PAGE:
This past week, I spent time at the Southern Regional Education Board (SREB) Legislative Conference. It was my honor to serve on two panels. One panel discussed the “new normal” of higher expectations with less funding, and the other panel discussed the middle grades report that will soon be released by SREB.
Several House and Senate members from Kentucky were in attendance, along with members from the 10 other states that comprise the SREB. Kentucky Senator Jack Westwood chairs the SREB legislative conference. A much-discussed topic during the meeting was Elementary and Secondary Education Act (ESEA) reauthorization and Kentucky’s request for flexibility, waiver and replacement of the No Child Left Behind (NCLB) accountability model.
This week, I also had the honor of serving on a panel sponsored by the American Institutes for Research and Education Week. The meeting location was the new Capitol Visitors Center in Washington, D.C. The topic of this panel was school turnaround. The meeting was attended by numerous D.C. advocacy groups and key staff with the House and Senate committees that are revising NCLB.
It appears that the House and Senate remain split on how to move forward with reauthorization. In discussions with Senate staff, there is strong support for the Council of Chief State School Officers’ (CCSSO’s) guiding principles for next-generation accountability systems to replace NCLB. Of course, these guiding principles were the basis for the Kentucky accountability model that was submitted to U.S. Education Secretary Arne Duncan by Gov. Steve Beshear in our waiver request. On the House side, it appears that Chairman John Kline (R-MN) has a lot of new members on the committee and is moving toward several pieces of legislation to address components of reauthorization. Bottom line – most people in D.C. predict that we will not see reauthorization until after the presidential election in 2012.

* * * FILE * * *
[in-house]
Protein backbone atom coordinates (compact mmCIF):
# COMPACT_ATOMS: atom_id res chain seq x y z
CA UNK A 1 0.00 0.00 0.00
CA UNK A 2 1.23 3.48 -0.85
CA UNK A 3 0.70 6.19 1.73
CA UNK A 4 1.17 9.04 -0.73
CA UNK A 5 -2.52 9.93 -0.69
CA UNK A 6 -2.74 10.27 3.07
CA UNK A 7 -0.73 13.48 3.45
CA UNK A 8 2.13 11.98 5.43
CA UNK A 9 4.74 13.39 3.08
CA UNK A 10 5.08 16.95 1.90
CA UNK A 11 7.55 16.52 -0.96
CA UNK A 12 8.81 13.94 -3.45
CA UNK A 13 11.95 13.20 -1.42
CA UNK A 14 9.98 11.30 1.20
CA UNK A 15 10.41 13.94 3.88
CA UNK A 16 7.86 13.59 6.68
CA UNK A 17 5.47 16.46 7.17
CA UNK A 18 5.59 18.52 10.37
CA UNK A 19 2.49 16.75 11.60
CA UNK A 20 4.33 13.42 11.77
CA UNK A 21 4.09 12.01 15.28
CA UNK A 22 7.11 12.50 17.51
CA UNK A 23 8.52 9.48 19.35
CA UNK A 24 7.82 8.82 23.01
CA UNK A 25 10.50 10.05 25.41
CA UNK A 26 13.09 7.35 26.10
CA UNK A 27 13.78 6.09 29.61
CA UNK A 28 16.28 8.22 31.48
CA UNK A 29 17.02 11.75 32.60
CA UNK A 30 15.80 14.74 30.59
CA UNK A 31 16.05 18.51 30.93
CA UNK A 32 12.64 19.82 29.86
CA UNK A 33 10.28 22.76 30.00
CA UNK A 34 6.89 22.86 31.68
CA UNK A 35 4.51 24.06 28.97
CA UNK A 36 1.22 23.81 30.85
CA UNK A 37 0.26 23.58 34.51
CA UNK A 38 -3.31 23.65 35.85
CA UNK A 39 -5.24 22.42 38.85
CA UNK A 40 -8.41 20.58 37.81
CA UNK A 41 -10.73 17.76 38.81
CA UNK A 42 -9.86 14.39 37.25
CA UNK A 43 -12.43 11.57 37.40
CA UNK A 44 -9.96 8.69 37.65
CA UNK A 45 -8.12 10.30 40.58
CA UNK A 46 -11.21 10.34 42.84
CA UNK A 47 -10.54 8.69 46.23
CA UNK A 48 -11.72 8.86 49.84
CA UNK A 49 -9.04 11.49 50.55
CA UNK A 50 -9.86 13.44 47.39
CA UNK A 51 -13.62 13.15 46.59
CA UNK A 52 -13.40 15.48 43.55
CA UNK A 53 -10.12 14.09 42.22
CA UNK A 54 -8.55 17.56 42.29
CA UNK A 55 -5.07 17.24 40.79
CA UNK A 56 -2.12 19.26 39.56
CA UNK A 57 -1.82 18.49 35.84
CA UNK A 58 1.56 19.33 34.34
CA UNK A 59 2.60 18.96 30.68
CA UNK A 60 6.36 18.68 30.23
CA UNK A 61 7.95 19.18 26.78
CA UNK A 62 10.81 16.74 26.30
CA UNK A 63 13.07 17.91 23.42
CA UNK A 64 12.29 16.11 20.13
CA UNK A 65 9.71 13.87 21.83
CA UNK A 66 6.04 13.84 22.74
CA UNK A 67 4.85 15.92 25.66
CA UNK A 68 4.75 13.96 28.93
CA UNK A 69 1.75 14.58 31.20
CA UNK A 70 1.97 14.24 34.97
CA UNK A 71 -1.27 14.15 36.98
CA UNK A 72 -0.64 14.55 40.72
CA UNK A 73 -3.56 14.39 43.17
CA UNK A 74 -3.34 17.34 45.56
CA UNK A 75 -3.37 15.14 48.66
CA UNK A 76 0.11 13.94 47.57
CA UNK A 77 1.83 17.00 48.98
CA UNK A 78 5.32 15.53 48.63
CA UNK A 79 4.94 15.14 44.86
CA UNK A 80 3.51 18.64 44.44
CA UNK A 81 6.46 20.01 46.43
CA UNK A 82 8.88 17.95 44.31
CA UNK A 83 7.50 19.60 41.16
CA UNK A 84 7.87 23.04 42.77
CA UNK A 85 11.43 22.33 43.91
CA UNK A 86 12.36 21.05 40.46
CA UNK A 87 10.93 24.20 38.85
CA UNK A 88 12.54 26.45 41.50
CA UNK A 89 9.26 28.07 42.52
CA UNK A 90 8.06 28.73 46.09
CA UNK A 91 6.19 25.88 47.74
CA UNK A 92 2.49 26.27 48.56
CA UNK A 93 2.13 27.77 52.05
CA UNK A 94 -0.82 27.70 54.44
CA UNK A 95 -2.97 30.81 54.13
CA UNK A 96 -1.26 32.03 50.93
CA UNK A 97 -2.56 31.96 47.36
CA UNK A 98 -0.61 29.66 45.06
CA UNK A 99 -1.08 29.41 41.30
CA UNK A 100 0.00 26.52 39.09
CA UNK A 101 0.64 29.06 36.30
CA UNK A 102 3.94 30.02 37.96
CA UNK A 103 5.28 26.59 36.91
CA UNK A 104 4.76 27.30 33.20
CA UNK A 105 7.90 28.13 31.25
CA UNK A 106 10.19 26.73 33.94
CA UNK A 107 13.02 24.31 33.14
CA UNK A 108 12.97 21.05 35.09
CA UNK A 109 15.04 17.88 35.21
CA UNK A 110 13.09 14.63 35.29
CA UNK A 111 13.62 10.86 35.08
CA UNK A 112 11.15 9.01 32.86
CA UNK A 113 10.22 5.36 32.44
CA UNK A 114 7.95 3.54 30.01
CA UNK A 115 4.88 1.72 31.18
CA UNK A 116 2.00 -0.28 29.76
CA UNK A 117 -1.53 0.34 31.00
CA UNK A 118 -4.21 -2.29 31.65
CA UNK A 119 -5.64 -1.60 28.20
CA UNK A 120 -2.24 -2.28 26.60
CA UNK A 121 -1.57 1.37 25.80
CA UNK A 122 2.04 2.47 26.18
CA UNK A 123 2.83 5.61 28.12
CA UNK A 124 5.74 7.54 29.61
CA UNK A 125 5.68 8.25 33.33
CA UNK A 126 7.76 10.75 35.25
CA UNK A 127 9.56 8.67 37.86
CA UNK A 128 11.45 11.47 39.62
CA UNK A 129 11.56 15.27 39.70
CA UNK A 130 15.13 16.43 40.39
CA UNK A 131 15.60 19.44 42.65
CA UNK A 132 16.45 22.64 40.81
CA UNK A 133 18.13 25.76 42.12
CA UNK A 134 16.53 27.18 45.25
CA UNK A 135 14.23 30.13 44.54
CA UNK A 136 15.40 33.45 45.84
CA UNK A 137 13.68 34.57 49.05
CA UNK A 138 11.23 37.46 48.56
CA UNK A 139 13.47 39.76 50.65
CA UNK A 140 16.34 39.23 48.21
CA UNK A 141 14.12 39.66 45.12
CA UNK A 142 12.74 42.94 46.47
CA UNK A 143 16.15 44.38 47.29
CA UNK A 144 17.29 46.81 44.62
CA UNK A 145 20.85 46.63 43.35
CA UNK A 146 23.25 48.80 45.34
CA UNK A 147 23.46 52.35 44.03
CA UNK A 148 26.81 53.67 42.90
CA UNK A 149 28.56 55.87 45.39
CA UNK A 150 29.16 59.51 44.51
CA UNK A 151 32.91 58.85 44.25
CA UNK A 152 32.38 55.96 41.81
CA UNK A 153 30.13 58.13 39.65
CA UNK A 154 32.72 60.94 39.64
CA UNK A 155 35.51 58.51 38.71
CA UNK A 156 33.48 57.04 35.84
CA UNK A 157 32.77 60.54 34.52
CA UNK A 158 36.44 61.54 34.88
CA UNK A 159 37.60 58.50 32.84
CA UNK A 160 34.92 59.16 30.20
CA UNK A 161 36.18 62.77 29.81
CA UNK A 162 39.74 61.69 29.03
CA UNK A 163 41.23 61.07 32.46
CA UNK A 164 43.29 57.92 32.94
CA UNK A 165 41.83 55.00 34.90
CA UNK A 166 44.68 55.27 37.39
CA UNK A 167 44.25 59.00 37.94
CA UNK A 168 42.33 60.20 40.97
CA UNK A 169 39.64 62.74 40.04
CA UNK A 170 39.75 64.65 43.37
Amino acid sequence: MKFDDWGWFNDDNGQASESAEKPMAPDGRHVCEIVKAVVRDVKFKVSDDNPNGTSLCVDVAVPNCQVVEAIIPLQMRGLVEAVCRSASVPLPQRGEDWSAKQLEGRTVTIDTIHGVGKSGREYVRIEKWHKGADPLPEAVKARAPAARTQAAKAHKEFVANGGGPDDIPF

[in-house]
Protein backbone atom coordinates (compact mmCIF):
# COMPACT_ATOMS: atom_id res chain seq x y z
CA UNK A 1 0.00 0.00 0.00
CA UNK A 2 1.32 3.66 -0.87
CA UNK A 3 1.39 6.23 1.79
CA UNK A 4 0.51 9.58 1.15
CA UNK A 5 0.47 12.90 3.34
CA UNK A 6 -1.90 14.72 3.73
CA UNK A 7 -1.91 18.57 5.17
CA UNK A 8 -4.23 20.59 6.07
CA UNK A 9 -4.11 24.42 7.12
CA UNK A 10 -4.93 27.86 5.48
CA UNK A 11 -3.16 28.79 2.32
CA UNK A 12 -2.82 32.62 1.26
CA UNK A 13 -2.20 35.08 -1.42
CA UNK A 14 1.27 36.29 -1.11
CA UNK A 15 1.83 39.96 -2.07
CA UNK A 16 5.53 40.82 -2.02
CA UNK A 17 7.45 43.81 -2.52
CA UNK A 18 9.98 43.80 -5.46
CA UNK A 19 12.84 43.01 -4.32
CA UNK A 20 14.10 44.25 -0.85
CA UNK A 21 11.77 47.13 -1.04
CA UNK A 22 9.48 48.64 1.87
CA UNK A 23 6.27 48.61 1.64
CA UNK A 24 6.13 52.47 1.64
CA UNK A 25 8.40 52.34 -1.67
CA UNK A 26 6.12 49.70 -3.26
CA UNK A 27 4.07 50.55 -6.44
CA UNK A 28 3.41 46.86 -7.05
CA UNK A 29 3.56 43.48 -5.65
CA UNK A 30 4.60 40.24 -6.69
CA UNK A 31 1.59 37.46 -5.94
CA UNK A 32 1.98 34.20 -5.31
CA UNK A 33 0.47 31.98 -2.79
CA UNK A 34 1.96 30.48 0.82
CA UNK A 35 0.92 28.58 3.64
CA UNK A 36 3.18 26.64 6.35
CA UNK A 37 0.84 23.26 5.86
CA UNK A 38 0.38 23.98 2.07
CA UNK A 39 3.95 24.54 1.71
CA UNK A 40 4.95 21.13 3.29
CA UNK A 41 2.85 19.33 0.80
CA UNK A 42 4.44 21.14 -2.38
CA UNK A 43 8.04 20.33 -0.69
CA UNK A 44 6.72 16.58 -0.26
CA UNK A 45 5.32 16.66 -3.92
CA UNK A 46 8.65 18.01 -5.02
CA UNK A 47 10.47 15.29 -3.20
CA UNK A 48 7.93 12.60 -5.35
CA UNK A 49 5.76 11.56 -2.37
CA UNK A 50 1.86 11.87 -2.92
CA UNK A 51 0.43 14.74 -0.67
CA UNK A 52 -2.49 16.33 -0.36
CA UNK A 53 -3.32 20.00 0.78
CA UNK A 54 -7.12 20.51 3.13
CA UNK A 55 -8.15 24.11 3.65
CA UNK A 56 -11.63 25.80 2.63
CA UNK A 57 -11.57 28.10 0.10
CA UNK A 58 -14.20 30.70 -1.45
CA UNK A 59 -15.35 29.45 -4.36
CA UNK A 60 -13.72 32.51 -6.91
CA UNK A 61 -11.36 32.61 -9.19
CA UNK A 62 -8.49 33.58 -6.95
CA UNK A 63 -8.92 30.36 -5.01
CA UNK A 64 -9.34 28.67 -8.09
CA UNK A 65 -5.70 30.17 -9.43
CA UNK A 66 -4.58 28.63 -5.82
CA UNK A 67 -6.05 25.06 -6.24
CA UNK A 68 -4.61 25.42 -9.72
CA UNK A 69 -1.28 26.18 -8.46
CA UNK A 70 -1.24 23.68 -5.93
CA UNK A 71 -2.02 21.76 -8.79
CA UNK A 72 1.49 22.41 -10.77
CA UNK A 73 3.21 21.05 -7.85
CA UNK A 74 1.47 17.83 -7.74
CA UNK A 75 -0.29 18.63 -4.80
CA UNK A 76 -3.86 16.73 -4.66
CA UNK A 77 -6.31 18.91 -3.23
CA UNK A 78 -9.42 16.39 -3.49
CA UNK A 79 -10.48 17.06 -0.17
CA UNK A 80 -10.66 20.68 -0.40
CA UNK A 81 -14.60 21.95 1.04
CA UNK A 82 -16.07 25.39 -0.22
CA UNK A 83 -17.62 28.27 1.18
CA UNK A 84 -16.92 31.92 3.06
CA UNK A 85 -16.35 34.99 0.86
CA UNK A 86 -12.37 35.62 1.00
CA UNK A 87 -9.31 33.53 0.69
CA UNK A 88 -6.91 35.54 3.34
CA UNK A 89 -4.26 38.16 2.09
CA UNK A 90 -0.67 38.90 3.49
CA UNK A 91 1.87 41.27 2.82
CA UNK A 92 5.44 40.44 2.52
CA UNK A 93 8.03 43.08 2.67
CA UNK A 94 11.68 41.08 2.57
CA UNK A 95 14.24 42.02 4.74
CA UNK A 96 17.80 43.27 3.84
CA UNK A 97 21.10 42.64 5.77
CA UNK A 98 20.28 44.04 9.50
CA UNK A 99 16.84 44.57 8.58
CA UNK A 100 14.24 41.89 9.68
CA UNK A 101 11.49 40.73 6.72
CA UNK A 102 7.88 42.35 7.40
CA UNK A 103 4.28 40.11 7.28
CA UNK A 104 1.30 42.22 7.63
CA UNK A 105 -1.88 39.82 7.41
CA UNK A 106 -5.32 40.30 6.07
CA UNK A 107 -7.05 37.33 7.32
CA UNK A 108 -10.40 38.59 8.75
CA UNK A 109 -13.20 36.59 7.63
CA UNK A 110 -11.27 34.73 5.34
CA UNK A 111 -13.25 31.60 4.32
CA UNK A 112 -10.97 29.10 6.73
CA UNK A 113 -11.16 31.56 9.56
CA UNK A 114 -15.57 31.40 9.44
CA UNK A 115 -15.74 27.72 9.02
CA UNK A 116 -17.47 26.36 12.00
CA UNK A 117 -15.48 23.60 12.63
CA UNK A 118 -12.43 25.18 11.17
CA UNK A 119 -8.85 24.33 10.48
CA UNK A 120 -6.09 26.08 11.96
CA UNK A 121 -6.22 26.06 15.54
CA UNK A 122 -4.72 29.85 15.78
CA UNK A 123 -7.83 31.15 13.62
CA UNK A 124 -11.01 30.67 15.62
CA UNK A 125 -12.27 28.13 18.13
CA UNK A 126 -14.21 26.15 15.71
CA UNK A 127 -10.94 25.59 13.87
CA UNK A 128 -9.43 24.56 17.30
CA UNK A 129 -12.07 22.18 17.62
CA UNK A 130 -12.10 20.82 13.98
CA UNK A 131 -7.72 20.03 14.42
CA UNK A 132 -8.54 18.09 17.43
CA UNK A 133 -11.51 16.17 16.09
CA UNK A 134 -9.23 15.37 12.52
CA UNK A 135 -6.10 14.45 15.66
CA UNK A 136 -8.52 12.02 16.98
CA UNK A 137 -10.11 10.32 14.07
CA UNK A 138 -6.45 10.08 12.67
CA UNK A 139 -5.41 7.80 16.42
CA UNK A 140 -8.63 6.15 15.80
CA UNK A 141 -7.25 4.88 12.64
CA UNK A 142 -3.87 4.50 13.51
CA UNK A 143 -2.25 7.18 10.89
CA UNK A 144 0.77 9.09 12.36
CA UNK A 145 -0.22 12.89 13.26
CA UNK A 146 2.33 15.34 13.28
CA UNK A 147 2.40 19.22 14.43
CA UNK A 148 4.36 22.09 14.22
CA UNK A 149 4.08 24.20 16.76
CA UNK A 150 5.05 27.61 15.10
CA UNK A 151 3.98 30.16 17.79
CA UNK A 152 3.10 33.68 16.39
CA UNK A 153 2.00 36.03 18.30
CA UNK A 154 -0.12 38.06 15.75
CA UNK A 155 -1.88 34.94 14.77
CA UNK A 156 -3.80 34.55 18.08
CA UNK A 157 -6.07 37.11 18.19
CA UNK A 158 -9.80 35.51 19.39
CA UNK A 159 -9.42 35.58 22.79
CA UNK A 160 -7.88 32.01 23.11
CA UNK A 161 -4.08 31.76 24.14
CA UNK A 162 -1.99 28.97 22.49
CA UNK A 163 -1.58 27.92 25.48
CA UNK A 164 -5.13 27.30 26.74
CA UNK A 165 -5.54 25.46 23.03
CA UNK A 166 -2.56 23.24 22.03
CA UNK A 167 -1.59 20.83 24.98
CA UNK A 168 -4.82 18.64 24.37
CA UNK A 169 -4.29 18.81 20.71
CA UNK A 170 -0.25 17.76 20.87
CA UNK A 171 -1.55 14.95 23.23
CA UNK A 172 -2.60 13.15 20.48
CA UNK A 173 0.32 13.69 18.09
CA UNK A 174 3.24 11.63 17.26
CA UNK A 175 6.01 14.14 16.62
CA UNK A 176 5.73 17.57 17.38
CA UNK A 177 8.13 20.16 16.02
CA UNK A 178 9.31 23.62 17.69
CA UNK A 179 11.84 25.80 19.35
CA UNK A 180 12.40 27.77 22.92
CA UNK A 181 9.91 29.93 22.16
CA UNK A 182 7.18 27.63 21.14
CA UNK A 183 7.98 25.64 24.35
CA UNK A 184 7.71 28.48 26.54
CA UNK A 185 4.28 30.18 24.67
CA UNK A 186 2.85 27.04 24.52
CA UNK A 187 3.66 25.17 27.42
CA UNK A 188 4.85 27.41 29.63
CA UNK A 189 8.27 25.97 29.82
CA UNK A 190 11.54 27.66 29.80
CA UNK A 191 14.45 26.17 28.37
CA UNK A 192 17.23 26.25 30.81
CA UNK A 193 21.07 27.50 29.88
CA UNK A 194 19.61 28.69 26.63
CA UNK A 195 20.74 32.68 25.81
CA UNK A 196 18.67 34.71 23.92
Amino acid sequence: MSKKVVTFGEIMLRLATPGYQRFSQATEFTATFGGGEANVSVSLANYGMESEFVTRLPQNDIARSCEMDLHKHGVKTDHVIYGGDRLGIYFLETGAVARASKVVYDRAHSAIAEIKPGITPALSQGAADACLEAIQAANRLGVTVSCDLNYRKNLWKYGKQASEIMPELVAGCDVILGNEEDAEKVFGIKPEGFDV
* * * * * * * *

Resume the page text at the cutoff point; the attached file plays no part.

This week, NPR highlighted Kentucky and Idaho as having two different approaches toward NCLB. Idaho, along with Utah, South Dakota, Montana and Nevada, has informed Sec. Duncan of its intent not to “raise the bar” for student proficiency this year as required by existing NCLB legislation. Kentucky has asked for replacement of NCLB accountability with a more rigorous model that promotes student growth and college/career readiness for all students.
While the two may seem at odds, they actually are not. The western states are asking for a method that would keep NCLB relevant. If 100 percent of schools and districts are labeled as “needs improvement” (which will soon happen due to the nature of NCLB legislation), then the law is not relevant. By holding the line at the current proficiency level, these states believe they would keep the law relevant until they develop new accountability models based on the CCSSO principles. The only difference between the two approaches is that Kentucky and other states (North Carolina and Colorado, to name just two) are ready to propose new accountability models based on CCSSO principles.
Over the next few weeks, CCSSO staff, chiefs from the states and our Kentucky staff will be communicating directly with the U.S. Department of Education to establish expectations and guidelines for the waiver process. My expectation is that Kentucky will have clear direction from the department concerning our accountability model prior to the start of the school year. Stay tuned – events are moving quickly.